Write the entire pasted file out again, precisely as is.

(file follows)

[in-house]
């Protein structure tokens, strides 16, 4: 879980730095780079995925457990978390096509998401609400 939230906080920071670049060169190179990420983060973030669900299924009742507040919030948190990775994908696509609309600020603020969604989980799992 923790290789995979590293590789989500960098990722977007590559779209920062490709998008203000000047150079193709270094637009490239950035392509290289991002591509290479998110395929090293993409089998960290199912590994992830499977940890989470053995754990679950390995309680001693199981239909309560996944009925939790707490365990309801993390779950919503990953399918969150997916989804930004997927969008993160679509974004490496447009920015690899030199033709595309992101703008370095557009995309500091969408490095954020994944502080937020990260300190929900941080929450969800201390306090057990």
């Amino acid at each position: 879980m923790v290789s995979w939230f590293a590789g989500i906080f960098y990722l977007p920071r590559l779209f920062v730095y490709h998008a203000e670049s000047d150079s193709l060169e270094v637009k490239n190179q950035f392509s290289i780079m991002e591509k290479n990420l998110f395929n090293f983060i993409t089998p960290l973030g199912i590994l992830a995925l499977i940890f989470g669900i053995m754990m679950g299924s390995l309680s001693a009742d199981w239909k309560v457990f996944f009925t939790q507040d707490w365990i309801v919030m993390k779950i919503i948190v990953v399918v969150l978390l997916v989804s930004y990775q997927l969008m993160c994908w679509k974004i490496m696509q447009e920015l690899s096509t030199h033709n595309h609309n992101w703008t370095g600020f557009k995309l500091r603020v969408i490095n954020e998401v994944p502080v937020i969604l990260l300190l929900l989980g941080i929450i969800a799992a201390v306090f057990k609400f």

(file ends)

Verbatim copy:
[in-house]
């Protein structure tokens, strides 16, 4: 879980730095780079995925457990978390096509998401609400 939230906080920071670049060169190179990420983060973030669900299924009742507040919030948190990775994908696509609309600020603020969604989980799992 923790290789995979590293590789989500960098990722977007590559779209920062490709998008203000000047150079193709270094637009490239950035392509290289991002591509290479998110395929090293993409089998960290199912590994992830499977940890989470053995754990679950390995309680001693199981239909309560996944009925939790707490365990309801993390779950919503990953399918969150997916989804930004997927969008993160679509974004490496447009920015690899030199033709595309992101703008370095557009995309500091969408490095954020994944502080937020990260300190929900941080929450969800201390306090057990």
């Amino acid at each position: 879980m923790v290789s995979w939230f590293a590789g989500i906080f960098y990722l977007p920071r590559l779209f920062v730095y490709h998008a203000e670049s000047d150079s193709l060169e270094v637009k490239n190179q950035f392509s290289i780079m991002e591509k290479n990420l998110f395929n090293f983060i993409t089998p960290l973030g199912i590994l992830a995925l499977i940890f989470g669900i053995m754990m679950g299924s390995l309680s001693a009742d199981w239909k309560v457990f996944f009925t939790q507040d707490w365990i309801v919030m993390k779950i919503i948190v990953v399918v969150l978390l997916v989804s930004y990775q997927l969008m993160c994908w679509k974004i490496m696509q447009e920015l690899s096509t030199h033709n595309h609309n992101w703008t370095g600020f557009k995309l500091r603020v969408i490095n954020e998401v994944p502080v937020i969604l990260l300190l929900l989980g941080i929450i969800a799992a201390v306090f057990k609400f």